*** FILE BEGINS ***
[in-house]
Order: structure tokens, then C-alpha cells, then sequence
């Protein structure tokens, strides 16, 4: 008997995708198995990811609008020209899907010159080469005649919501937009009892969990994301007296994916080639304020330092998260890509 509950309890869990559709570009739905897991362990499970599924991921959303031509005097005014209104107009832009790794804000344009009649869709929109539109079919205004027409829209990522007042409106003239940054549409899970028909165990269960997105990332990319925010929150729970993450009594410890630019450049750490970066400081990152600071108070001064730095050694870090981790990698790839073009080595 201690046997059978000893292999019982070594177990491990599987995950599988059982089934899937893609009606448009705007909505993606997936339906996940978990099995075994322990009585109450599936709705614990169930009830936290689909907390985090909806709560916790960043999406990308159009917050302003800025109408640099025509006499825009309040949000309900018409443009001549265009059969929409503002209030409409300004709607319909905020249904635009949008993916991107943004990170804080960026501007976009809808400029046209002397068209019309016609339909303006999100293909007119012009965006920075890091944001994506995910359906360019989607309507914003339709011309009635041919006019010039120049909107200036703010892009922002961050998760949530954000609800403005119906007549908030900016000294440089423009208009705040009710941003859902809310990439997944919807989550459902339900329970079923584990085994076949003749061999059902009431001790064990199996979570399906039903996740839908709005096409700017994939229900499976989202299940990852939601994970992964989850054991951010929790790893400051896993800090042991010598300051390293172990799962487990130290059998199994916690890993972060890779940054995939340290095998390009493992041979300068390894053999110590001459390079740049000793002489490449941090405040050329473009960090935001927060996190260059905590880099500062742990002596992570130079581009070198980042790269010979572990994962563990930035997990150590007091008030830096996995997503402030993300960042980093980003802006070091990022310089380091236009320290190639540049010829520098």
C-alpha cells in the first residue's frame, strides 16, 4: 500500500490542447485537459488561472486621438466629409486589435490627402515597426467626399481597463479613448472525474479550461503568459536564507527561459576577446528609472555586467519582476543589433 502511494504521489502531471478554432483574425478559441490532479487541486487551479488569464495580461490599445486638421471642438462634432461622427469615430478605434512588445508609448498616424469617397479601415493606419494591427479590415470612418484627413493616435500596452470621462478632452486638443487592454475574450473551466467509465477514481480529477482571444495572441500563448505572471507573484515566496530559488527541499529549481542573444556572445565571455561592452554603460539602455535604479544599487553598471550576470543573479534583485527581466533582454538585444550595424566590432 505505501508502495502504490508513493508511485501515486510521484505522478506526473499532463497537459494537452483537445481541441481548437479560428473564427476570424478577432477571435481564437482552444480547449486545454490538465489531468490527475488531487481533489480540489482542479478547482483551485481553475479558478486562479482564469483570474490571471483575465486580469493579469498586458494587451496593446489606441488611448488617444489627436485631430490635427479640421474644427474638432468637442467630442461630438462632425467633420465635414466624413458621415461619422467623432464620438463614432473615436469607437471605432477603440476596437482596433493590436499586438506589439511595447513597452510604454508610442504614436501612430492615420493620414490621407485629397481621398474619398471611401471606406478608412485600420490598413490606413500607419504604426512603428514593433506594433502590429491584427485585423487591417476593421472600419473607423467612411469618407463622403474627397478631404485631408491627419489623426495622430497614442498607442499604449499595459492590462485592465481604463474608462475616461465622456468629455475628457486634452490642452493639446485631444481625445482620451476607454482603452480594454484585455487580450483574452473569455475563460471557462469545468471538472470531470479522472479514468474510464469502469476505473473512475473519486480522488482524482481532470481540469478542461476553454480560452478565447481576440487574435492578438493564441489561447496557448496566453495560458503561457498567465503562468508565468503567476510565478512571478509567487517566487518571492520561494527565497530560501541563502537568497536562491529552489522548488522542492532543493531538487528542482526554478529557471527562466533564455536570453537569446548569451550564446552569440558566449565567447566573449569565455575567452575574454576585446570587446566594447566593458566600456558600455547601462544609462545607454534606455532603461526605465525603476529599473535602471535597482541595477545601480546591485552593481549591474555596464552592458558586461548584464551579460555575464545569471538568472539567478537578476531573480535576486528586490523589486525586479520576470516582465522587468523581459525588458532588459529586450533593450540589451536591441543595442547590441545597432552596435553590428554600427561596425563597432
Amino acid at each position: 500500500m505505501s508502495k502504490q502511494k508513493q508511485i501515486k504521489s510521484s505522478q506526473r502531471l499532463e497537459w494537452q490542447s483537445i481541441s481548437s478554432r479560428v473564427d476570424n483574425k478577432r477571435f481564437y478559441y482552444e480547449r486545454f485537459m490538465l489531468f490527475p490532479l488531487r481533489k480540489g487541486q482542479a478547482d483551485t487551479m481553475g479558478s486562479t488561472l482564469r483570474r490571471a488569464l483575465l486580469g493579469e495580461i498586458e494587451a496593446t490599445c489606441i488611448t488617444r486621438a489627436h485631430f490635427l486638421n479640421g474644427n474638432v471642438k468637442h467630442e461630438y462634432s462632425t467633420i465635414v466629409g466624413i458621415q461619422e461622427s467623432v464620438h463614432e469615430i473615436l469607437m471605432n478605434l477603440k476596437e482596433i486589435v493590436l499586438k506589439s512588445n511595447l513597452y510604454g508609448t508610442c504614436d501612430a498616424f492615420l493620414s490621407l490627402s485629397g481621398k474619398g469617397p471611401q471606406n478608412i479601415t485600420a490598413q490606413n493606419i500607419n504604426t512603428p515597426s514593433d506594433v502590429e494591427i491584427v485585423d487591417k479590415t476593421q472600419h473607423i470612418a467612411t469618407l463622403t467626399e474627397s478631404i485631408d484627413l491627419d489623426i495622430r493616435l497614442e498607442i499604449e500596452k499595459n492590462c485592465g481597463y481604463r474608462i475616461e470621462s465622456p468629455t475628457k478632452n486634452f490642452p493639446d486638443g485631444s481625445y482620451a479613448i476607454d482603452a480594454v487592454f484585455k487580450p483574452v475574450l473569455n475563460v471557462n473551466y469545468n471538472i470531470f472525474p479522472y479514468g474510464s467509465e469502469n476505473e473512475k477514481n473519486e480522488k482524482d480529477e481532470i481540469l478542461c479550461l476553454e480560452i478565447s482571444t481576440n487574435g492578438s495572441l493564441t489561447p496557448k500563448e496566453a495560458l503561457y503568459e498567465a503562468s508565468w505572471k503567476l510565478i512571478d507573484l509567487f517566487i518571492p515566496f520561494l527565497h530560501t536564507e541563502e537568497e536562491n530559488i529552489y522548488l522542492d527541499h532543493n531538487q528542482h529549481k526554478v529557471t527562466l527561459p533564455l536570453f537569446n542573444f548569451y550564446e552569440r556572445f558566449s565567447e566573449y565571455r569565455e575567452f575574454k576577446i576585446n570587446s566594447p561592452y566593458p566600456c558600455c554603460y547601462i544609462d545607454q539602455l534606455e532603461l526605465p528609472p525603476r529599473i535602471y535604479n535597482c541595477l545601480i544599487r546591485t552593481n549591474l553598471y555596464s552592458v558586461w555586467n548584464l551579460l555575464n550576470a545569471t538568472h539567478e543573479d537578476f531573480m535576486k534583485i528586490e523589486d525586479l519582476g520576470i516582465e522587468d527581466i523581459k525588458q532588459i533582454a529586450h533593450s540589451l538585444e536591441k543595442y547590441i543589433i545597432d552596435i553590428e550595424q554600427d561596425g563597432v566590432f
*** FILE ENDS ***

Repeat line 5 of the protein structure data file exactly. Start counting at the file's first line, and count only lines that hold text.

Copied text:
Amino acid at each position: 500500500m505505501s508502495k502504490q502511494k508513493q508511485i501515486k504521489s510521484s505522478q506526473r502531471l499532463e497537459w494537452q490542447s483537445i481541441s481548437s478554432r479560428v473564427d476570424n483574425k478577432r477571435f481564437y478559441y482552444e480547449r486545454f485537459m490538465l489531468f490527475p490532479l488531487r481533489k480540489g487541486q482542479a478547482d483551485t487551479m481553475g479558478s486562479t488561472l482564469r483570474r490571471a488569464l483575465l486580469g493579469e495580461i498586458e494587451a496593446t490599445c489606441i488611448t488617444r486621438a489627436h485631430f490635427l486638421n479640421g474644427n474638432v471642438k468637442h467630442e461630438y462634432s462632425t467633420i465635414v466629409g466624413i458621415q461619422e461622427s467623432v464620438h463614432e469615430i473615436l469607437m471605432n478605434l477603440k476596437e482596433i486589435v493590436l499586438k506589439s512588445n511595447l513597452y510604454g508609448t508610442c504614436d501612430a498616424f492615420l493620414s490621407l490627402s485629397g481621398k474619398g469617397p471611401q471606406n478608412i479601415t485600420a490598413q490606413n493606419i500607419n504604426t512603428p515597426s514593433d506594433v502590429e494591427i491584427v485585423d487591417k479590415t476593421q472600419h473607423i470612418a467612411t469618407l463622403t467626399e474627397s478631404i485631408d484627413l491627419d489623426i495622430r493616435l497614442e498607442i499604449e500596452k499595459n492590462c485592465g481597463y481604463r474608462i475616461e470621462s465622456p468629455t475628457k478632452n486634452f490642452p493639446d486638443g485631444s481625445y482620451a479613448i476607454d482603452a480594454v487592454f484585455k487580450p483574452v475574450l473569455n475563460v471557462n473551466y469545468n471538472i470531470f472525474p479522472y479514468g474510464s467509465e469502469n476505473e473512475k477514481n473519486e480522488k482524482d480529477e481532470i481540469l478542461c479550461l476553454e480560452i478565447s482571444t481576440n487574435g492578438s495572441l493564441t489561447p496557448k500563448e496566453a495560458l503561457y503568459e498567465a503562468s508565468w505572471k503567476l510565478i512571478d507573484l509567487f517566487i518571492p515566496f520561494l527565497h530560501t536564507e541563502e537568497e536562491n530559488i529552489y522548488l522542492d527541499h532543493n531538487q528542482h529549481k526554478v529557471t527562466l527561459p533564455l536570453f537569446n542573444f548569451y550564446e552569440r556572445f558566449s565567447e566573449y565571455r569565455e575567452f575574454k576577446i576585446n570587446s566594447p561592452y566593458p566600456c558600455c554603460y547601462i544609462d545607454q539602455l534606455e532603461l526605465p528609472p525603476r529599473i535602471y535604479n535597482c541595477l545601480i544599487r546591485t552593481n549591474l553598471y555596464s552592458v558586461w555586467n548584464l551579460l555575464n550576470a545569471t538568472h539567478e543573479d537578476f531573480m535576486k534583485i528586490e523589486d525586479l519582476g520576470i516582465e522587468d527581466i523581459k525588458q532588459i533582454a529586450h533593450s540589451l538585444e536591441k543595442y547590441i543589433i545597432d552596435i553590428e550595424q554600427d561596425g563597432v566590432f